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MicroscopyEducation


procedure [ 25 ]. T en a critical question was posed to the students: “What can we learn from these cross-sectional images?” Students had many excellent responses including learning about how the brain works and studying diseases (for example, Alzheimer’s disease). Additional uses of the FIB were also discussed in terms of how circuits are produced on computer chips, at which time students were encouraged to use the hand-held magnifying glasses on their desks to observe examples of circuits from older Intel microprocessors. Tomography . In the fi nal activity, the students sliced and imaged a red potato and were shown how multiple 2D images can be compiled into a volumetric data set. T e students fi rst created alignment markers by skewering two central points in the red potato. T en they used the mandolin slicer with a safety guard and Kevlar cut-resistant gloves to cut 2.5 mm thick slices. T e students aligned the slices against an illuminated background and used a phone camera placed on a fi xed stand to take the consecutive slice images. T e images were then downloaded through a Google Drive App on the smartphone and sent to the facilita- tor’s laptop preloaded with ImageJ, which was used for image processing.


Discussion


Figure 4 : Images of Swiss cheese: (a) an individual slice on a sheet of paper, (b) entire cheese block after slicing and reassembly, (c) 3D reconstruction of the Swiss cheese with three cut-aways along the z -axis, and (d) represen- tation of the hole distribution within the Swiss cheese.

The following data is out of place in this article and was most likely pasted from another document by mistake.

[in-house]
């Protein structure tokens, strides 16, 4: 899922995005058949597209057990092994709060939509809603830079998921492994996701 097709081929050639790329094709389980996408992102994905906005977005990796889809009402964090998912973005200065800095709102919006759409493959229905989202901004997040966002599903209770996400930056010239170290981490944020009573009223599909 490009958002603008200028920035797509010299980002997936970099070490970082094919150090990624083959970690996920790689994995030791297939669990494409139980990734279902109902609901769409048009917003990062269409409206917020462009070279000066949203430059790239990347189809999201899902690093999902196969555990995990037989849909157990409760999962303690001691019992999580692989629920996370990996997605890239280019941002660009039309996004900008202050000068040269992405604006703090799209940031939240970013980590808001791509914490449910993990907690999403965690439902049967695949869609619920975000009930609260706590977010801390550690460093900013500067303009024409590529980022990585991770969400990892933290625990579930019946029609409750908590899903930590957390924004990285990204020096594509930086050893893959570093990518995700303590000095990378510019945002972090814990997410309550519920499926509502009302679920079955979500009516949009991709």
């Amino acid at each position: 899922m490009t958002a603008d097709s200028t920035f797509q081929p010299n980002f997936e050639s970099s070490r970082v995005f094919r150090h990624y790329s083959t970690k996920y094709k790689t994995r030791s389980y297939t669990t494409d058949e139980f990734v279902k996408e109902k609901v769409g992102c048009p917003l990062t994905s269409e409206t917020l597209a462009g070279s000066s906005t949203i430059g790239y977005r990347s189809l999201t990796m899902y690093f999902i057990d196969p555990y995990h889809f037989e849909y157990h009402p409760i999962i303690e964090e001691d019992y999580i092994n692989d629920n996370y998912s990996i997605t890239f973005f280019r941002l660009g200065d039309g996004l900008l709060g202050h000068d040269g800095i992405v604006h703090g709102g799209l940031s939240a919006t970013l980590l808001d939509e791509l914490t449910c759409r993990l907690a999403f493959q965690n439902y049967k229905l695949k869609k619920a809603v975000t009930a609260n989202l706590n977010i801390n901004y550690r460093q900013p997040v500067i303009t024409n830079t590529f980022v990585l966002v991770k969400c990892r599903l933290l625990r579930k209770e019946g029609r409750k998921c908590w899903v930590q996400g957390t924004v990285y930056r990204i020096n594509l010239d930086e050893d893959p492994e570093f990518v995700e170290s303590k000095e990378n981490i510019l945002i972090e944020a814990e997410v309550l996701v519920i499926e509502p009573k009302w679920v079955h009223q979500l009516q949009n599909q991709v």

spectrum, many students were able to guess “electrons,” which naturally transitioned the discussion onto how an SEM works. T e students were then asked to hypothesize what the SEM might be used to image, and they were shown a short video about examining an insect wing sample in the SEM. Seeing inside . To introduce the FIB, the class was asked how they could see the inside of an object, such as a brain, if the SEM produced only surface images. Exhibiting more confi dence in their hypotheses and increased enthusiasm, many of the students responded “Cut it open!” Facilitators then showed students SEM images from a recent study of a cross- sectioned synaptic connection of a rat brain [ 24 ], and discussed with them how individual slices can be obtained using a microtome or a FIB. T e latter discussion was accompanied by display of an animation that explains the typical FIB-SEM


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While themed around microscopy, this activity introduced the students to a variety of interdisciplinary concepts and thus could be adapted to work with activities centered around other topics. With some additional soſt ware development, an opportunity might arise for combining the described


3D imaging procedure with 3D printers, increasingly popular in K–12 settings. An example might include introduction of students to 3D tomography along with “scaling up” via 3D printing of a dataset of interest obtained with a FIB-SEM (for example, internal components of a cell for biology classes).


Conclusion


We introduced an experimental methodology for performing macroscale “destructive tomography” of common foods, which can be used as a hands-on activity for K–12 students. T e sets of collected 2D images can be processed into volumetric data sets using, for example, ImageJ or Mathematica. We demonstrated our procedure on several foods including a red cabbage, Swiss cheese, and, in a brief in-class activity, a red potato. We also developed an example educational activity that incorporated this destructive


www.microscopy-today.com • 2017 September


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